The cost of an abortion appointment is not the only financial consideration. Only nine of NC’s 100 counties have an abortion provider, meaning that many must travel to their appointment. They may have to take time off work, which for low-wage workers can be detrimental to their income, if not their employment generally. Sixty percent of people who have abortions already have at least one child, so they may have to arrange childcare, which can be expensive. They may also have to pay for public transportation or ride shares to get to their appointment.  

Abortion funds sometimes provide financial assistance for these additional costs, but they have limited capacity. Providing sustained support can allow them more room to serve more people and cover more costs. 

3. Vote for pro-choice candidates

A.Vote for pro-choice candidates

A.

We are one election away from losing abortion access in North Carolina. This year’s November elections will be crucial in maintaining abortion access in North Carolina, particularly the state and local elections. In 2019 and 2021, the North Carolina General Assembly passed bills seeking to further limit and stigmatize abortion. Governor Cooper vetoed those bills, so they did not go into effect. However, if anti-choice lawmakers win a supermajority—two-thirds of the seats in the state House and Senate—they could pass restrictions by overriding Governor Cooper’s veto. Currently, the legislature does not have enough anti-choice representatives to achieve their goal. It is imperative that we ensure that continues after this year’s election.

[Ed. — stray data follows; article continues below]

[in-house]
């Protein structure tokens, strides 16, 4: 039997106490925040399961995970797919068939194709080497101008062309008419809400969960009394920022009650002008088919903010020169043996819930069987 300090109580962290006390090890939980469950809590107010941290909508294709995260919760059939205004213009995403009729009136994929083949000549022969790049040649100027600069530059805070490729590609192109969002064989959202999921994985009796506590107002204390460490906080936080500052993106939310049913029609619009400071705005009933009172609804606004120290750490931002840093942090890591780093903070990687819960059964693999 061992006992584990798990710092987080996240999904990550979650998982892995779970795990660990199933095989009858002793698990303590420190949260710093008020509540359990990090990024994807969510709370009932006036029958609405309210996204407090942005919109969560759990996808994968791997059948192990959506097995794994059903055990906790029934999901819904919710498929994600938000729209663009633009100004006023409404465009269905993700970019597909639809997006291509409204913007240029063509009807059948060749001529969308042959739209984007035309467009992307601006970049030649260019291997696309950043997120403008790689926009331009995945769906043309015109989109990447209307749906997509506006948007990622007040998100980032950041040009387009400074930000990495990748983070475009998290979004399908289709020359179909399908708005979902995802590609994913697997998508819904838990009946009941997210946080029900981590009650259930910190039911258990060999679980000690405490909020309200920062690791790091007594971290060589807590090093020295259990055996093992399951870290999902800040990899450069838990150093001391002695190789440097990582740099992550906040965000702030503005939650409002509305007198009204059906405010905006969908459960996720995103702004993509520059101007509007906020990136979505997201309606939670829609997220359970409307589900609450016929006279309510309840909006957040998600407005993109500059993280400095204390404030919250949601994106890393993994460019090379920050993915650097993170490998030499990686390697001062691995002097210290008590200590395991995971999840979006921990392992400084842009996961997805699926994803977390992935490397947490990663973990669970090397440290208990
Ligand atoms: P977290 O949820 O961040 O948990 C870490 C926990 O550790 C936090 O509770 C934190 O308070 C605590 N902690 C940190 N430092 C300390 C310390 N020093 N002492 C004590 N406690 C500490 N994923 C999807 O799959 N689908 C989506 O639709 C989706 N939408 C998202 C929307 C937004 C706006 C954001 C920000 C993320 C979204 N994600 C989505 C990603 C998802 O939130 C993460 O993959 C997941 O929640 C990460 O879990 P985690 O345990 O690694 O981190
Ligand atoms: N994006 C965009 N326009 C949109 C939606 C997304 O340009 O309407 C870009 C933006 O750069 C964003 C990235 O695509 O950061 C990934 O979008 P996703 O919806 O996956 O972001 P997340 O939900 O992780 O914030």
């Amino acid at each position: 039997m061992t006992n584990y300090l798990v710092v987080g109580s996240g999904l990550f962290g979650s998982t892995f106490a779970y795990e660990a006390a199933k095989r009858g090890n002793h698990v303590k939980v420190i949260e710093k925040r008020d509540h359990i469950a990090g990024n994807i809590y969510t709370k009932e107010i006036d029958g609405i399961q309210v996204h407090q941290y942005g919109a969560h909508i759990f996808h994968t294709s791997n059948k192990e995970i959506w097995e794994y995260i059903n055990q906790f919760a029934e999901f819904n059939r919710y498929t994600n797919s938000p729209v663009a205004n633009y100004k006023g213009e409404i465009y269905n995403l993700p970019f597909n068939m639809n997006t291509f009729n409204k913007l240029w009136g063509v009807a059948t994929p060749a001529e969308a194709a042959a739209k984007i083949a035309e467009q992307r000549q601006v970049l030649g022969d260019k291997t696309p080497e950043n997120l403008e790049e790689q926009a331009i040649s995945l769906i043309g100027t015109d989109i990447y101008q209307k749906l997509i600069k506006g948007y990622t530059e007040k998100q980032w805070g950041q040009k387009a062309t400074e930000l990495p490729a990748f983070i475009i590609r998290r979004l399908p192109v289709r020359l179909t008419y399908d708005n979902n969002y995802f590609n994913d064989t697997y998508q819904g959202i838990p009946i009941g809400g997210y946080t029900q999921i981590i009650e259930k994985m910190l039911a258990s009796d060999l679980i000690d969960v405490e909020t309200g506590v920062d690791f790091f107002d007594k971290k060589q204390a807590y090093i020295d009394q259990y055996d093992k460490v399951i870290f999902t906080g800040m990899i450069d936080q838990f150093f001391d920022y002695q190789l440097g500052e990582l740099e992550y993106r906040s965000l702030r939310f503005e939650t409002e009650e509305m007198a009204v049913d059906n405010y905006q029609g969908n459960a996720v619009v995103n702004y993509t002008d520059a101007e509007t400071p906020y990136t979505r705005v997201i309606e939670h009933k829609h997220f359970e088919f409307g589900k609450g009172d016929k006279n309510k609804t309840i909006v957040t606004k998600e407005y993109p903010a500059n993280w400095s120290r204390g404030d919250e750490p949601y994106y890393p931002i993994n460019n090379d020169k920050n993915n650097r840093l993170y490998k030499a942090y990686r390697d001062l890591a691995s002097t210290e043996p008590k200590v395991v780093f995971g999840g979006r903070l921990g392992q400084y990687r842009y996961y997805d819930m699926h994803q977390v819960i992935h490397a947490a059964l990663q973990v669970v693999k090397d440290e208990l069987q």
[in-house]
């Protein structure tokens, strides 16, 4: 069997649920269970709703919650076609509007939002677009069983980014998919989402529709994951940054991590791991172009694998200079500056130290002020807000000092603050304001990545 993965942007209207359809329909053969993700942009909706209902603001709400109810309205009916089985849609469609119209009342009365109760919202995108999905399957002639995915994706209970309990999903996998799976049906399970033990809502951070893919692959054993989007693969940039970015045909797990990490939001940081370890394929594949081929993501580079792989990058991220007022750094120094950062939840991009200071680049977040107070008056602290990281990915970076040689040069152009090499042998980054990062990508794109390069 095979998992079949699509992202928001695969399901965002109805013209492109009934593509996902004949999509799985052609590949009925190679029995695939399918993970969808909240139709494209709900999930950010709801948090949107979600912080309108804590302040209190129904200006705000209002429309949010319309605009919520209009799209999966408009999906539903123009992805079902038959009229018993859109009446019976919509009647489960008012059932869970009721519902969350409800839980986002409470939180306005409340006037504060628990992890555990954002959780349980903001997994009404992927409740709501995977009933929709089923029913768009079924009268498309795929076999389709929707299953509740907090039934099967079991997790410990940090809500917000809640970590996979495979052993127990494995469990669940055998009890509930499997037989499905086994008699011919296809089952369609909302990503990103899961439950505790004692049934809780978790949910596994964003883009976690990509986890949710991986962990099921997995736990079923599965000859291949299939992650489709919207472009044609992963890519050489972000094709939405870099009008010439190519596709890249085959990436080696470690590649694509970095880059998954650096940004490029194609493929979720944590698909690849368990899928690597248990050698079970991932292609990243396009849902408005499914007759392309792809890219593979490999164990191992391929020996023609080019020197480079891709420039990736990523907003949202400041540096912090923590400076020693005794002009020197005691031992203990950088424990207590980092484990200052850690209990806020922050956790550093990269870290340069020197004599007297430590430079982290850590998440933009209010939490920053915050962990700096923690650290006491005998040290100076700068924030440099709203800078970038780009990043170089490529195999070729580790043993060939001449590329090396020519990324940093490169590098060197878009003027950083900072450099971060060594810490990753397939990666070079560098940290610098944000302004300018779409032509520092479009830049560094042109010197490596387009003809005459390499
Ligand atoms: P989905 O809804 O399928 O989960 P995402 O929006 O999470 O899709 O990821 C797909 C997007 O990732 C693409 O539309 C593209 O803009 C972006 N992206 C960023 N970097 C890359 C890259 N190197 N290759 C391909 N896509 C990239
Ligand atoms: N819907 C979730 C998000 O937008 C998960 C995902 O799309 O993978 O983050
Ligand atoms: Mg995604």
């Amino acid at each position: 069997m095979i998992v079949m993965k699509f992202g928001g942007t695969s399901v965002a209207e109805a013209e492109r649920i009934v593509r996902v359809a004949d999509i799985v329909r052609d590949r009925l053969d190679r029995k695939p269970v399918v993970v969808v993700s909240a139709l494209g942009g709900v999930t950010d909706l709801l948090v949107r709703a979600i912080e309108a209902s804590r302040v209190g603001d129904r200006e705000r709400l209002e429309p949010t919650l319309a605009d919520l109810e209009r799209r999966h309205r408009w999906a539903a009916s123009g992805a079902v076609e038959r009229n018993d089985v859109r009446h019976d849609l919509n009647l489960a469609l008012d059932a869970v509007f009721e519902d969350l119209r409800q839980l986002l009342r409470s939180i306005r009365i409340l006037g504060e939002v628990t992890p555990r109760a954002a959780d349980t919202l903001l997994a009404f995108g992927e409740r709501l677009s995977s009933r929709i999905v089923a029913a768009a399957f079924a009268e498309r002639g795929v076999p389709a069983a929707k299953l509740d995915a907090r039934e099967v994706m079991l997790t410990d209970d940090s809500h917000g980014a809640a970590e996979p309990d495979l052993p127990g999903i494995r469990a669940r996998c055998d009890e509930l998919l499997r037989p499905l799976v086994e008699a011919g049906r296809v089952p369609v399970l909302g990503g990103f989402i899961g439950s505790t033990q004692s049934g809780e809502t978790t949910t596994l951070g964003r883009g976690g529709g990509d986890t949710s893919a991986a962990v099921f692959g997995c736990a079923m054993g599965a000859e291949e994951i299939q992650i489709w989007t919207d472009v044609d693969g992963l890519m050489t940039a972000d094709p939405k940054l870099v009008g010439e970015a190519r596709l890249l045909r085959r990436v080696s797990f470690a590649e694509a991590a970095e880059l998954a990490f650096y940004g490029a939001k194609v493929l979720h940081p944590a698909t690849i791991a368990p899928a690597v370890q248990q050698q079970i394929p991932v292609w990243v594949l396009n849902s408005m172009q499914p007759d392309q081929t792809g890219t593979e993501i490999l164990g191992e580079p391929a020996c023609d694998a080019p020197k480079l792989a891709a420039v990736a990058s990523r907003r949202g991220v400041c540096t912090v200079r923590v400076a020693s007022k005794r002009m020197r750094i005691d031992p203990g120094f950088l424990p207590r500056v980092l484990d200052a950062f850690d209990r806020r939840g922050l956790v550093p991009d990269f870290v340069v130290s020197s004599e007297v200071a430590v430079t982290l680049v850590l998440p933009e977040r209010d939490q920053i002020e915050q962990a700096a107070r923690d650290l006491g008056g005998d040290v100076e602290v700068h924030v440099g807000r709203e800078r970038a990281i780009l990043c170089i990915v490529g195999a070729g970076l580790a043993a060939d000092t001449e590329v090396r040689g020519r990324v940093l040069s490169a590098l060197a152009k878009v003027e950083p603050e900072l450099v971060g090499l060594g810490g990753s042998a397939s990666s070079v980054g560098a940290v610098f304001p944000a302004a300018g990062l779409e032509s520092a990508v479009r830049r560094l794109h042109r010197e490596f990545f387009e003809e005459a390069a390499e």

Get all the information you need to register to vote and learn about upcoming elections at NCvoter.org.

You can also: 

  • Get involved with local campaigns to encourage others to vote. Tell your friends and loved ones to vote in the election.  
  • Offer rides to people who want to vote but don’t have transportation. 
  • Host your own voter registration drive; find out how on the State Board of Elections website.

4. Get involved with pro-choice organizations

A.Get involved with pro-choice organizations

A.

Becoming a clinic escort is a great way to show your support for abortion patients and improve access to abortion care. Often, protesters stand outside abortion clinics to harass patients. For many, this is an extra deterrent that increases shame and stigma against those exercising their legal right to an abortion. Clinic escorts provide a protective barrier between patients and protesters, limiting their interactions and ensuring that patients have someone on their side as they enter the clinic. The Triangle Abortion Access Coalition and the Charlotte Reproductive Action Network are two organizations operating in NC that coordinate clinic escort volunteers. If you don’t live in the Triangle or Charlotte, you can email your local clinic and ask if they need volunteers.  

You can also follow the work of pro-choice advocacy organizations. Here is an incomplete list of organizations seeking to advance reproductive freedom in NC: 

5. Engage in community organizing

A.Engage in community organizing

A.